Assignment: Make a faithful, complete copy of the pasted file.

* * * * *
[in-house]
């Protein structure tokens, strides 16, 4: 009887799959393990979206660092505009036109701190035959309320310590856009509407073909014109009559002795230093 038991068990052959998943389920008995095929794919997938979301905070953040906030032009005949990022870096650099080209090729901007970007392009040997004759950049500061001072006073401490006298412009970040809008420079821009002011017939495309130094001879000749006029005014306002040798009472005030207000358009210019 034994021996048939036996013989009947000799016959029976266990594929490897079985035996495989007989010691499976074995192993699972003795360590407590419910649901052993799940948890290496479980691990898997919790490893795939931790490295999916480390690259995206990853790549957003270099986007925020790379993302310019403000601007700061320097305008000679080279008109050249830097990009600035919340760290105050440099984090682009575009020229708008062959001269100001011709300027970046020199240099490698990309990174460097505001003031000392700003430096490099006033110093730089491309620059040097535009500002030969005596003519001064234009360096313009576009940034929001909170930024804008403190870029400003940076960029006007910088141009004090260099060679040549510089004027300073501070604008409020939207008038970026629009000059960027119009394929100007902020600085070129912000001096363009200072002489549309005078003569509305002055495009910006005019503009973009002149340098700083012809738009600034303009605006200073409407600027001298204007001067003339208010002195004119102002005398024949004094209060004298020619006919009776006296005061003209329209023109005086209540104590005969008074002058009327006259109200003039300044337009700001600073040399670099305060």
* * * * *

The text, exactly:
[in-house]
């Protein structure tokens, strides 16, 4: 009887799959393990979206660092505009036109701190035959309320310590856009509407073909014109009559002795230093 038991068990052959998943389920008995095929794919997938979301905070953040906030032009005949990022870096650099080209090729901007970007392009040997004759950049500061001072006073401490006298412009970040809008420079821009002011017939495309130094001879000749006029005014306002040798009472005030207000358009210019 034994021996048939036996013989009947000799016959029976266990594929490897079985035996495989007989010691499976074995192993699972003795360590407590419910649901052993799940948890290496479980691990898997919790490893795939931790490295999916480390690259995206990853790549957003270099986007925020790379993302310019403000601007700061320097305008000679080279008109050249830097990009600035919340760290105050440099984090682009575009020229708008062959001269100001011709300027970046020199240099490698990309990174460097505001003031000392700003430096490099006033110093730089491309620059040097535009500002030969005596003519001064234009360096313009576009940034929001909170930024804008403190870029400003940076960029006007910088141009004090260099060679040549510089004027300073501070604008409020939207008038970026629009000059960027119009394929100007902020600085070129912000001096363009200072002489549309005078003569509305002055495009910006005019503009973009002149340098700083012809738009600034303009605006200073409407600027001298204007001067003339208010002195004119102002005398024949004094209060004298020619006919009776006296005061003209329209023109005086209540104590005969008074002058009327006259109200003039300044337009700001600073040399670099305060």